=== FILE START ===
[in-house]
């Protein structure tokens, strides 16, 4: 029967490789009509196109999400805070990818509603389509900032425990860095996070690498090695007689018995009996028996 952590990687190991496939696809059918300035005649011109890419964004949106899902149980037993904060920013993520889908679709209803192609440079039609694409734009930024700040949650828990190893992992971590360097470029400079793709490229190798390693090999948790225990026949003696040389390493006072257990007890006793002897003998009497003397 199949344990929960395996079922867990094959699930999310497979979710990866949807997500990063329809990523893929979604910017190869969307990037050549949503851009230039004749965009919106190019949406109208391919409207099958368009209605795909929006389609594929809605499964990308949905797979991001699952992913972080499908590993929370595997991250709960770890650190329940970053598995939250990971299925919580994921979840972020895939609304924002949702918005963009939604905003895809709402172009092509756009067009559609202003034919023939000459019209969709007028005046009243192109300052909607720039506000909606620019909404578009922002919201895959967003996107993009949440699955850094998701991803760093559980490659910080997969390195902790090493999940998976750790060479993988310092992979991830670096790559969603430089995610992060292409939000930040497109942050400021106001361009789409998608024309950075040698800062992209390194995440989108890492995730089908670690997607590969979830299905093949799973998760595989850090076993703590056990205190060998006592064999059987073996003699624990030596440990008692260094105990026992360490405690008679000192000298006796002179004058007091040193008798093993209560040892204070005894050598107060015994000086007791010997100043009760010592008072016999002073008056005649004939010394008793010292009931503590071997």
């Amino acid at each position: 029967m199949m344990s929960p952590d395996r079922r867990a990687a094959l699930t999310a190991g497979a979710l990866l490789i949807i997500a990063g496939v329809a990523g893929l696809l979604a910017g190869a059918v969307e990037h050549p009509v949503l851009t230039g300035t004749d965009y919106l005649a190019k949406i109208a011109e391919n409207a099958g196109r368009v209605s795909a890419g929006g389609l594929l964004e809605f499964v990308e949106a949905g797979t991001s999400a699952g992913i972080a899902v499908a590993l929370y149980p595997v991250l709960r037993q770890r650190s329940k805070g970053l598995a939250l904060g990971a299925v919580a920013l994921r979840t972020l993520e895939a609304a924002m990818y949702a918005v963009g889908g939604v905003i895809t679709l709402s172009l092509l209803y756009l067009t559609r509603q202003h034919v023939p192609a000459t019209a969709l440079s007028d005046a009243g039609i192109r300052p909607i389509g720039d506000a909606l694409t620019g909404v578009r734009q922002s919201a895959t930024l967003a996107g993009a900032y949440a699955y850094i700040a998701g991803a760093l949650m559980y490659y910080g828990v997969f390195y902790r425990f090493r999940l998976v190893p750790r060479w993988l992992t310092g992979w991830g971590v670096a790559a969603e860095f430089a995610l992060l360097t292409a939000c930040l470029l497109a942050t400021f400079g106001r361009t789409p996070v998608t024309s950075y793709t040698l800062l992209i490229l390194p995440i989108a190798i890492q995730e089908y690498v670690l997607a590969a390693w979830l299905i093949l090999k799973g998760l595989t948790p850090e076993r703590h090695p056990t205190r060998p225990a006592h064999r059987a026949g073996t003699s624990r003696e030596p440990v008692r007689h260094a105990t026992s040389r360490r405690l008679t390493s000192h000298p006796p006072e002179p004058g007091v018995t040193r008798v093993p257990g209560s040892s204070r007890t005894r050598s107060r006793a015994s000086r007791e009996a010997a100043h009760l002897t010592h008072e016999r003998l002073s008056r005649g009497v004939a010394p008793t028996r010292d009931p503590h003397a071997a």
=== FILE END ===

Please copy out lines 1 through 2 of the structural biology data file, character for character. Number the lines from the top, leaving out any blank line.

[in-house]
């Protein structure tokens, strides 16, 4: 029967490789009509196109999400805070990818509603389509900032425990860095996070690498090695007689018995009996028996 952590990687190991496939696809059918300035005649011109890419964004949106899902149980037993904060920013993520889908679709209803192609440079039609694409734009930024700040949650828990190893992992971590360097470029400079793709490229190798390693090999948790225990026949003696040389390493006072257990007890006793002897003998009497003397 199949344990929960395996079922867990094959699930999310497979979710990866949807997500990063329809990523893929979604910017190869969307990037050549949503851009230039004749965009919106190019949406109208391919409207099958368009209605795909929006389609594929809605499964990308949905797979991001699952992913972080499908590993929370595997991250709960770890650190329940970053598995939250990971299925919580994921979840972020895939609304924002949702918005963009939604905003895809709402172009092509756009067009559609202003034919023939000459019209969709007028005046009243192109300052909607720039506000909606620019909404578009922002919201895959967003996107993009949440699955850094998701991803760093559980490659910080997969390195902790090493999940998976750790060479993988310092992979991830670096790559969603430089995610992060292409939000930040497109942050400021106001361009789409998608024309950075040698800062992209390194995440989108890492995730089908670690997607590969979830299905093949799973998760595989850090076993703590056990205190060998006592064999059987073996003699624990030596440990008692260094105990026992360490405690008679000192000298006796002179004058007091040193008798093993209560040892204070005894050598107060015994000086007791010997100043009760010592008072016999002073008056005649004939010394008793010292009931503590071997």